Parallel Battery Switch

This topic will cover the parallel battery switch. This parallel switch allows trucks to maintain a 12V electrical system and still use a 24V starter for increased cranking power.

What the Parallel Switch Does

The parallel switch does two things. When the starter is not engaged, the parallel switch places the two battery banks in parallel so that the truck charging system can recharge both battery banks at the same time. This connectivity is shown in the 12 Volt drawing shown below:

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When the starter is engaged, the parallel switch places the two battery banks in series for 24 volts cranking power to the starter. This configuration is shown in the 24 Volt diagram below:

The parallel switch accomplishes this feat using 6 relay contacts as shown in the diagram below. These 6 relay contacts are controlled by the relay coil. When the parallel switch is not active, contacts S1-A and S1-C connects battery B2 post to the trucks 12 volt system. Contacts S2-A and S2-C connects battery A2 post to the vehicle ground. This places the upper battery in parallel with the lower battery and allows the alternator to recharge both batteries.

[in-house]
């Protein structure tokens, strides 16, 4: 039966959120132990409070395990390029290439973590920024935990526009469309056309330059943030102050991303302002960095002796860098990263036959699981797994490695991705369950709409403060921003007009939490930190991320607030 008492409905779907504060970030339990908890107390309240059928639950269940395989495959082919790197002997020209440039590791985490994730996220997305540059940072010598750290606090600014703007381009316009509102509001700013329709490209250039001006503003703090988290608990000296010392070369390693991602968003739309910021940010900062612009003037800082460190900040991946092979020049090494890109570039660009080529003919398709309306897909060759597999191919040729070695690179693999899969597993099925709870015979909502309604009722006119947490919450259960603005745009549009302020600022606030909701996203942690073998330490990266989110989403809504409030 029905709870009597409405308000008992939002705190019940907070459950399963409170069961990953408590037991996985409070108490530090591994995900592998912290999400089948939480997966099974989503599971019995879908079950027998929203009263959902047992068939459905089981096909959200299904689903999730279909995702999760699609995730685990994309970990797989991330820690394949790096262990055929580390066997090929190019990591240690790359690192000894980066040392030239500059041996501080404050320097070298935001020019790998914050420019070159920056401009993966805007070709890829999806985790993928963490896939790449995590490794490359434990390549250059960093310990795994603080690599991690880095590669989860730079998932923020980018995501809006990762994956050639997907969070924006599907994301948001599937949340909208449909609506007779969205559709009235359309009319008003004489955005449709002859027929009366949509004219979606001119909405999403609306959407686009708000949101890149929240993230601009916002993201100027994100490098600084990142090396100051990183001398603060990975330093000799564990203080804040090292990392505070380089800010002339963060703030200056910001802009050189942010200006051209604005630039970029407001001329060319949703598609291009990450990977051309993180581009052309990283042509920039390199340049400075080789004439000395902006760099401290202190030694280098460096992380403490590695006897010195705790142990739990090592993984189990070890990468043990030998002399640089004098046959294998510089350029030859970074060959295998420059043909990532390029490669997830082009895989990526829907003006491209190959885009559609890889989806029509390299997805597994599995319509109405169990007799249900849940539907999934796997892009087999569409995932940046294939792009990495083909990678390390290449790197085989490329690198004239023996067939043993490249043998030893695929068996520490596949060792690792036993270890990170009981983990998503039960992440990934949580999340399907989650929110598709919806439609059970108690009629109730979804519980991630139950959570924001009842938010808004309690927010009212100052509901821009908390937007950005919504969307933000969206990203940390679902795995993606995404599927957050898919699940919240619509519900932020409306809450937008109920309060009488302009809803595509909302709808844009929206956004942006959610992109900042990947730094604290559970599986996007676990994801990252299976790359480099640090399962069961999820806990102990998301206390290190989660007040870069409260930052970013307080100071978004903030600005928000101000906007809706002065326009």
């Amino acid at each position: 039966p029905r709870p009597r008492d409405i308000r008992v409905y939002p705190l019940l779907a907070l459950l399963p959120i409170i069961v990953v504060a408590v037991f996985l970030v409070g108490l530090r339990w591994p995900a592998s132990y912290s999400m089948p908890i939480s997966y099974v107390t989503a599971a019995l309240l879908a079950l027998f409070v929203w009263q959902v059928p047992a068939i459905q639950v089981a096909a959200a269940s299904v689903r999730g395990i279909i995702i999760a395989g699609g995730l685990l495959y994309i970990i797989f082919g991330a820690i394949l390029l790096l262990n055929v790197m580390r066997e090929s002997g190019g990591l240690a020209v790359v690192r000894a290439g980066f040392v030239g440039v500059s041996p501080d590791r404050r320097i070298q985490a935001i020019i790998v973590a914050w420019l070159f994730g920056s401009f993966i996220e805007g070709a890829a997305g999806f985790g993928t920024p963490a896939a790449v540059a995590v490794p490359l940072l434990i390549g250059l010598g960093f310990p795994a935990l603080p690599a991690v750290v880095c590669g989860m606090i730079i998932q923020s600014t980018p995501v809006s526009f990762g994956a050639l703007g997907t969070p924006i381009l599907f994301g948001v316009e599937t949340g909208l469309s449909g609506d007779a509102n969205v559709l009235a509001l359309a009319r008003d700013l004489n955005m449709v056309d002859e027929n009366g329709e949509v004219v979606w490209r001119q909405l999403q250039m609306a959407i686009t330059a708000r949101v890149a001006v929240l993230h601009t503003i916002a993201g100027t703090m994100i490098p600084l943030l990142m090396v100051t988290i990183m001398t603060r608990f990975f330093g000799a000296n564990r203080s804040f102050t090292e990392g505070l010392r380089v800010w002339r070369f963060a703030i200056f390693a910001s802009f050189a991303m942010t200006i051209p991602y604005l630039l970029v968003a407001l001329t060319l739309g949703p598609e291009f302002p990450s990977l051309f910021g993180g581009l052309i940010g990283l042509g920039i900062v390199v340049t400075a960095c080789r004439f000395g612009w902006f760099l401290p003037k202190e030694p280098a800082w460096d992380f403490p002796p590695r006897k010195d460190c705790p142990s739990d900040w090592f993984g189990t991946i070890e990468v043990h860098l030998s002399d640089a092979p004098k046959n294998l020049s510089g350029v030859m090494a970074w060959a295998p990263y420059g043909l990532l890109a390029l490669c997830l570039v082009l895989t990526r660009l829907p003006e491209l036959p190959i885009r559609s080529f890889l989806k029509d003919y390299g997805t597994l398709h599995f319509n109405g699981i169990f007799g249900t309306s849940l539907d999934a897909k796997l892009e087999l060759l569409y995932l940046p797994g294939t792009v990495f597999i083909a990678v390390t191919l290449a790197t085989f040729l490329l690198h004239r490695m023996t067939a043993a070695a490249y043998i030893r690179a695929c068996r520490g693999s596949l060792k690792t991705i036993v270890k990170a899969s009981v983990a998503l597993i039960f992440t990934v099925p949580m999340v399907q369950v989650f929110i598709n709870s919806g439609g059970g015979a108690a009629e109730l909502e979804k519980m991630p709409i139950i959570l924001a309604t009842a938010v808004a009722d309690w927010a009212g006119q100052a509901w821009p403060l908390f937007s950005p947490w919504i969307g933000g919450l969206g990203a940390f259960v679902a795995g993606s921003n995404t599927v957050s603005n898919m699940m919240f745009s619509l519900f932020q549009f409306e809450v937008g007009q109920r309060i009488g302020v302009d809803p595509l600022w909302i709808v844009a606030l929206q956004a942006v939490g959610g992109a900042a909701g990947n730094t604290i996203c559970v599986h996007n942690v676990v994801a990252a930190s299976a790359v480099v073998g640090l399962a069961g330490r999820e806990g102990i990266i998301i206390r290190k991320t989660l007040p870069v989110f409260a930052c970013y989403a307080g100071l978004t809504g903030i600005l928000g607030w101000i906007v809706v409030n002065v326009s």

When the parallel switch is energized, contacts S1-C and S1-B connect B2 to terminal B of the starter solenoid. Contacts S2-C and S2-B connect A2 to B1 which places both batteries in series. Now when the starter solenoid engages, 24 volts is applied to the starter motor.

To troubleshoot this switch, simply check for proper voltages at the six contacts, using the above diagram. You will probably find loose connections or burned and pitted contacts on the relay. Some times you can repair the contacts by dressing them lightly with a small file. The contact material is made of a very soft material so file gently. The contact should be shaped with a slight and rounded bulge in the center of the contact surface.

If the contact is burned to badly, then you will have to replace the individual contacts or replace the entire relay if individual contacts are not available.

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